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Enclosed "3-season" porch in front of 16 foot sliders

Enclosed "3-season" porch in front of 16 foot sliders: Where to put maximum r-value?

For a house in south Jersey, I will be enclosing a porch with some sort of glass or plastic. The porch is in front of a 16 foot wall of sliders that lead into the great room of the house. The porch is on the south and has 1.5 foot eaves. The porch is 10 feet deep by 28 foot long. It is in the Pine Barrens. The house is being constructed with 12" double stud walls filled with cellulose (r-40). The windows that are not looking out on the porch are Inline windows with u factors of either .16 or .20 and high SHGC values of .5. Because the house is in a deep pine forest, the amount of pollen is nothing short of unbelievable. My neighbors do not use their porch from late April until late June (they are considering enclosing their porch).

What I would like to know is the value of different options. Obviously, the interior 16 foot sliders would not benefit from the high SHGC since they are completely shaded by the porch. So I can get a low u factor for those doors and not worry about a high SHGC.

But how can I determine the value of enclosing the porch with different kinds of windows? I can cheaply add a storm door system all around the porch, or I can enclose it with plastic. Or I can get more sliders. How would .3 u-factor sliders in both the interior sliders and the exterior sliders work for energy efficiency?
The goal is to keep out the pollen and still be able to open the porch up in July and do it as efficiently as possible.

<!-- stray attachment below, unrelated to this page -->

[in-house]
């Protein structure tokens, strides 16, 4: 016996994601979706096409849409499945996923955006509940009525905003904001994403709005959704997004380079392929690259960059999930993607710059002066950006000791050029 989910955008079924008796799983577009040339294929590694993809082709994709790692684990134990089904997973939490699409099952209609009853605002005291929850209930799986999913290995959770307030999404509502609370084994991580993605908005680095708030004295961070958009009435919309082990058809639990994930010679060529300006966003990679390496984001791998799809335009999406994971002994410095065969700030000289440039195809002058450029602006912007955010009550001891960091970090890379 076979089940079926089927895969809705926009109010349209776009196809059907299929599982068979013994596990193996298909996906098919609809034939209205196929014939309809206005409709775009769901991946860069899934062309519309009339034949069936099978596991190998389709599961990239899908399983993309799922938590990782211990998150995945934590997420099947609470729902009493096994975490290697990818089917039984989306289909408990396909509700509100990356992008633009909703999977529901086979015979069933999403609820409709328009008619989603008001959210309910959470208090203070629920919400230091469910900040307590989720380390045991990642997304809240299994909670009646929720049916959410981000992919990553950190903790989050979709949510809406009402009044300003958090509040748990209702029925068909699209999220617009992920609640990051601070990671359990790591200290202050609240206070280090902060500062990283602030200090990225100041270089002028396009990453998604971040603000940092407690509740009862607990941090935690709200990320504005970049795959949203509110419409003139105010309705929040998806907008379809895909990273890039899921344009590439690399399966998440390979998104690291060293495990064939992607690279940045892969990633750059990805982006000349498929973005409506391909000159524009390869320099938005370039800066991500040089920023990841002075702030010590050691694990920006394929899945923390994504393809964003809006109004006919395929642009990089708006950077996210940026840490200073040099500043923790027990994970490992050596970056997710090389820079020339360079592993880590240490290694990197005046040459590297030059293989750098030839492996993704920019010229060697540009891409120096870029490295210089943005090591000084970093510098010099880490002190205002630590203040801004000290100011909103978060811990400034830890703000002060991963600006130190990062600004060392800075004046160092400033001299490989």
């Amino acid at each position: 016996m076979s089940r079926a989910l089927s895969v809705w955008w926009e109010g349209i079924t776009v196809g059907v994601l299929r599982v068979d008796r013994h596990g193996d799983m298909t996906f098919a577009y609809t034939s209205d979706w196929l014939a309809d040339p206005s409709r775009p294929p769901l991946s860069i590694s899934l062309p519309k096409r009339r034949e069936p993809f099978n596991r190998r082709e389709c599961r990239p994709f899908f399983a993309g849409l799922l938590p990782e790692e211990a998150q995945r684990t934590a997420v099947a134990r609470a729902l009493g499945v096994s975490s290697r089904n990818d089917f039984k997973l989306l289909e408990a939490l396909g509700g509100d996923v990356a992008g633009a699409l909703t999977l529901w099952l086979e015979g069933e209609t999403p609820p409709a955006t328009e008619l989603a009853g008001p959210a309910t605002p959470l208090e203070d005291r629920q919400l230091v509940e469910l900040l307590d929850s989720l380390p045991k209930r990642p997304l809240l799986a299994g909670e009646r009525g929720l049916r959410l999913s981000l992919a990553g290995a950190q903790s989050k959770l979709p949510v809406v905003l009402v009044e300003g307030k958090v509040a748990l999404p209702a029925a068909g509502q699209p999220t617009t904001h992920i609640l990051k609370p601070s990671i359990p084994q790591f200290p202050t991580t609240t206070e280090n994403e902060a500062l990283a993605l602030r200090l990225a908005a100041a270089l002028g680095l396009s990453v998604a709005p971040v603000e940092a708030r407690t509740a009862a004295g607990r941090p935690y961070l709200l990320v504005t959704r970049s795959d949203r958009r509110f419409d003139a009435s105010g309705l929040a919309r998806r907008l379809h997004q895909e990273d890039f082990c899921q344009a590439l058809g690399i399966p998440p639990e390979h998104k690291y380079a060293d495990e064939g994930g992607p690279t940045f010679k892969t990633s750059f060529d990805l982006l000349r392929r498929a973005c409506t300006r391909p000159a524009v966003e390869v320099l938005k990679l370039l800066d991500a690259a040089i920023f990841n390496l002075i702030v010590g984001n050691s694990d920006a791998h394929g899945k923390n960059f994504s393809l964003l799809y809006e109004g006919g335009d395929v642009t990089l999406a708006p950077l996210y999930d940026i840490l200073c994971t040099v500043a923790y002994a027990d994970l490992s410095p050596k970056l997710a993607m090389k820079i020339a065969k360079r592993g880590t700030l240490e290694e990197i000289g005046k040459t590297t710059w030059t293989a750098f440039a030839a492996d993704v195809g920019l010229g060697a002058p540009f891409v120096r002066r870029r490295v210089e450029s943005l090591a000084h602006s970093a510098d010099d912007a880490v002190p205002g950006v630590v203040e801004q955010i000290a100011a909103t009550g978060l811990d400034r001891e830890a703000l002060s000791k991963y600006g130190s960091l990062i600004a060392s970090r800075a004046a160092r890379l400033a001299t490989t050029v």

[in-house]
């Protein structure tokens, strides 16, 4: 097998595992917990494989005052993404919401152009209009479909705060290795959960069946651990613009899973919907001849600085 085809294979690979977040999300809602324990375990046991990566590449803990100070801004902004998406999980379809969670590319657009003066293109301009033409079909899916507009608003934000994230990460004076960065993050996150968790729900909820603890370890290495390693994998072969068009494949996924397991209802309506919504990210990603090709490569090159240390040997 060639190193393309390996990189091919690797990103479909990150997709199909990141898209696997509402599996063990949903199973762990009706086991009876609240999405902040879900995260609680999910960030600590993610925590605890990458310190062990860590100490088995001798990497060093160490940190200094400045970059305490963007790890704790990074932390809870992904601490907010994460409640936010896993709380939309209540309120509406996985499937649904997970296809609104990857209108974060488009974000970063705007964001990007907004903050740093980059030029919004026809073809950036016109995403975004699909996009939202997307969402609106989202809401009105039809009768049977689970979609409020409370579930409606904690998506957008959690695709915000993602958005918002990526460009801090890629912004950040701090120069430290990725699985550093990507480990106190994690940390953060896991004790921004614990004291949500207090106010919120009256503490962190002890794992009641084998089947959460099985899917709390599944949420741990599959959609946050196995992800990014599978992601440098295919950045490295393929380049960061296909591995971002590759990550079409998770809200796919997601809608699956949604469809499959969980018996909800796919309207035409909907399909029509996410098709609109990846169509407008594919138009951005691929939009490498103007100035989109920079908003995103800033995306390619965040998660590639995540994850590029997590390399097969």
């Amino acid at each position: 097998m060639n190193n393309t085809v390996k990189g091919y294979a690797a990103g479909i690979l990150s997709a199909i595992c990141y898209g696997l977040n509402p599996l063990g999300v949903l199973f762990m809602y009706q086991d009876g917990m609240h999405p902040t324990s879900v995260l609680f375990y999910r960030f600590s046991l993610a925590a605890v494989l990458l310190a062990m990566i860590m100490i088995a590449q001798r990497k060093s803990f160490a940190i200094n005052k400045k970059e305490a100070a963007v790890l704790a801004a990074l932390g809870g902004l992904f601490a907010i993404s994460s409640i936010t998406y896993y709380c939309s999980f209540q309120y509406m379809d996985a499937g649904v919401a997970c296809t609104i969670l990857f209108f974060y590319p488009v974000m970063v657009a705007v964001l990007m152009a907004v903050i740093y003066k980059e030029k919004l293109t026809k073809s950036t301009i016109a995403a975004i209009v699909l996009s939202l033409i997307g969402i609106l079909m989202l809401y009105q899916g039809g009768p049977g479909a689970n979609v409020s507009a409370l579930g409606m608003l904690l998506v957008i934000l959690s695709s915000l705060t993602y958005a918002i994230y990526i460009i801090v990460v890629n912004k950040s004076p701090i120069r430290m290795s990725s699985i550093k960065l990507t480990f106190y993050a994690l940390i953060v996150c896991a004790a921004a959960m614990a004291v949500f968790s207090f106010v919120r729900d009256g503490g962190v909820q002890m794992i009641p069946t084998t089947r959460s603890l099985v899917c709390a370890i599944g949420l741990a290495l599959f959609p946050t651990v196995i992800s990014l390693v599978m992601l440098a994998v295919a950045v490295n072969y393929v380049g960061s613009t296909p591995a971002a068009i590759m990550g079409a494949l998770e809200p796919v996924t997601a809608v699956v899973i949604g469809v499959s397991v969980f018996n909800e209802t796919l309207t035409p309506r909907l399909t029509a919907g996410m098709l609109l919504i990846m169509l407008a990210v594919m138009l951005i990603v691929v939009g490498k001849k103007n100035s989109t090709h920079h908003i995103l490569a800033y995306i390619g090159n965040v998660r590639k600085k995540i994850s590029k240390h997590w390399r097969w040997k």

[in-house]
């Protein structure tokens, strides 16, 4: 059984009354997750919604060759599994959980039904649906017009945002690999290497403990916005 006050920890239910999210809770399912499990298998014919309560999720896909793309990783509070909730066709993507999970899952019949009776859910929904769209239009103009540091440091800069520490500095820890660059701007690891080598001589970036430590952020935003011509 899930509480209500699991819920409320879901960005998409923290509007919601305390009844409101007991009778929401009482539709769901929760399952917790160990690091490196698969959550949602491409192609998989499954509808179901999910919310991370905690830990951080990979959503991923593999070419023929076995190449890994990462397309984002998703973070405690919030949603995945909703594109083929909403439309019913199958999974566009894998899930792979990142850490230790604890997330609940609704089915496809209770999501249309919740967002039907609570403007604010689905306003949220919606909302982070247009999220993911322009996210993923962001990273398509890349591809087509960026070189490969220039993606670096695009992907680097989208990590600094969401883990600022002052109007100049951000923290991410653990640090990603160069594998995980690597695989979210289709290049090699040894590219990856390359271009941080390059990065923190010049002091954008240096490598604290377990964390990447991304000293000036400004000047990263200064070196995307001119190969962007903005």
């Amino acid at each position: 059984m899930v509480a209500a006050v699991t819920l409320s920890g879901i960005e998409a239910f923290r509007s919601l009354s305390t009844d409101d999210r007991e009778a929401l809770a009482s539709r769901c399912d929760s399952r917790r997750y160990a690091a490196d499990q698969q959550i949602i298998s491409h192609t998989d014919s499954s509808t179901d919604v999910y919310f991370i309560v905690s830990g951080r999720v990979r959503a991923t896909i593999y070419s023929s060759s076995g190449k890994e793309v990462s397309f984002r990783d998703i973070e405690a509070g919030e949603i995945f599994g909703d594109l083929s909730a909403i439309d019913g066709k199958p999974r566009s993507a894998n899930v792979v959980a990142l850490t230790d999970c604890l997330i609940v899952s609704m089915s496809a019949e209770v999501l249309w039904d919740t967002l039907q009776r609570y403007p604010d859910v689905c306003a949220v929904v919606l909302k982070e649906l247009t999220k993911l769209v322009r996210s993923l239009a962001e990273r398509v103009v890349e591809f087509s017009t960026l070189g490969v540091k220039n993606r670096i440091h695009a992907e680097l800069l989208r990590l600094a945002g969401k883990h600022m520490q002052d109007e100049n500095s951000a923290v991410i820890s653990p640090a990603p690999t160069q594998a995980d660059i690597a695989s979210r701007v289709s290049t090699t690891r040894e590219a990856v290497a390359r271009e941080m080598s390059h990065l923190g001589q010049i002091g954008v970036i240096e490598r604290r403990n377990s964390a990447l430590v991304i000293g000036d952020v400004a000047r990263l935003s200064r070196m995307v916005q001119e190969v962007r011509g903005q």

Asked by Michael Arnold
Posted Oct 2, 2012 4:34 PM ET
Edited Oct 3, 2012 5:16 AM ET


4 Answers

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I'm not a fan of south porches. I'm a fan of west porches. (That's where you want shading for your windows.)

It seems a shame to design a superinsulated house with high quality walls and windows, and then to mess up the design with a south porch.

Is there any chance that you can move the porch to a different orientation?

Answered by Martin Holladay
Posted Oct 3, 2012 5:13 AM ET


Thanks for your thoughts but I'm afraid we are tied to an existing footprint. It's Pine Barrens riverfront and fairly protected. I'm looking for a way to maximize the benefit from the need to enclose the porch to avoid the massive pollen in the spring. It is on the south west but the tall pine trees are already shading the porch by afternoon.

Answered by Michael Arnold
Posted Oct 3, 2012 8:35 AM ET
Edited Oct 3, 2012 8:44 AM ET.


Here's my thought: If you enclose the porch with windows, it's not a porch any more. It's now a sunroom or an addition with inadequate heating and cooling.

Before you can decide how to specify your windows and wall insulation, you have to think about how the room will be used.

Frankly, a south-facing "three-season room" will be too hot when it's sunny, and too cold when it is cloudy.

Perhaps what you really want is a screened porch.

Answered by Martin Holladay
Posted Oct 3, 2012 8:45 AM ET



You are absolutely right. I do want a screen porch. But the amount of pollen is too much. Last year, we were forced to hose the porch off every day for 3 months. We could not leave our wicker furniture on the porch as it had to be scrubbed with a stiff brush before any use. The pollen is pretty nasty.

So we need to somehow enclose the porch with sliders (or something) from April until June. Since we definitely will be enclosing the porch, we are looking for the best, most efficient, cost effective way to do so. The porch looks out on the river and the interior sliders look through the porch. If this were not the case, I think we would be using roll-up bamboo blinds (or something similar) on the porch. Right now, we are thinking cheap vinyl sliders. I'm wondering how the insulation value from sliders on the outside of the porch will effect the overall insulation. The interior sliders will most likely have a u-factor of .3



Answered by Michael Arnold
Posted Oct 3, 2012 9:20 AM ET
Edited Oct 3, 2012 9:22 AM ET.

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